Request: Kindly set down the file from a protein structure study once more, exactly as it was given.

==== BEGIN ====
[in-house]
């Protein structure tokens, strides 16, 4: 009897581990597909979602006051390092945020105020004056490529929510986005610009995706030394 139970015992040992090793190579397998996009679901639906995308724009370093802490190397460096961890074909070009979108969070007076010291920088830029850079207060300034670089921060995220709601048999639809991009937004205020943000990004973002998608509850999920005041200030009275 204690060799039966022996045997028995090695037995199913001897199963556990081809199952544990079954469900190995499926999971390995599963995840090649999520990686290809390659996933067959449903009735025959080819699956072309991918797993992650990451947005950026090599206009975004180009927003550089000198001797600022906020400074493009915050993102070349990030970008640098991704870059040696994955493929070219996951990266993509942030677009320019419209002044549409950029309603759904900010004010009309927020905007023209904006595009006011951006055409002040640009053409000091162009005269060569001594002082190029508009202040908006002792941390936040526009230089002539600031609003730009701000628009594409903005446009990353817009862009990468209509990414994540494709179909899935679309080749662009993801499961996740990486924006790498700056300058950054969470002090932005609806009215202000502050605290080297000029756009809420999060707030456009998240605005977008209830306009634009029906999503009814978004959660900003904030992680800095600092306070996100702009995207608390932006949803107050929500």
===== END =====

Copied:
[in-house]
């Protein structure tokens, strides 16, 4: 009897581990597909979602006051390092945020105020004056490529929510986005610009995706030394 139970015992040992090793190579397998996009679901639906995308724009370093802490190397460096961890074909070009979108969070007076010291920088830029850079207060300034670089921060995220709601048999639809991009937004205020943000990004973002998608509850999920005041200030009275 204690060799039966022996045997028995090695037995199913001897199963556990081809199952544990079954469900190995499926999971390995599963995840090649999520990686290809390659996933067959449903009735025959080819699956072309991918797993992650990451947005950026090599206009975004180009927003550089000198001797600022906020400074493009915050993102070349990030970008640098991704870059040696994955493929070219996951990266993509942030677009320019419209002044549409950029309603759904900010004010009309927020905007023209904006595009006011951006055409002040640009053409000091162009005269060569001594002082190029508009202040908006002792941390936040526009230089002539600031609003730009701000628009594409903005446009990353817009862009990468209509990414994540494709179909899935679309080749662009993801499961996740990486924006790498700056300058950054969470002090932005609806009215202000502050605290080297000029756009809420999060707030456009998240605005977008209830306009634009029906999503009814978004959660900003904030992680800095600092306070996100702009995207608390932006949803107050929500």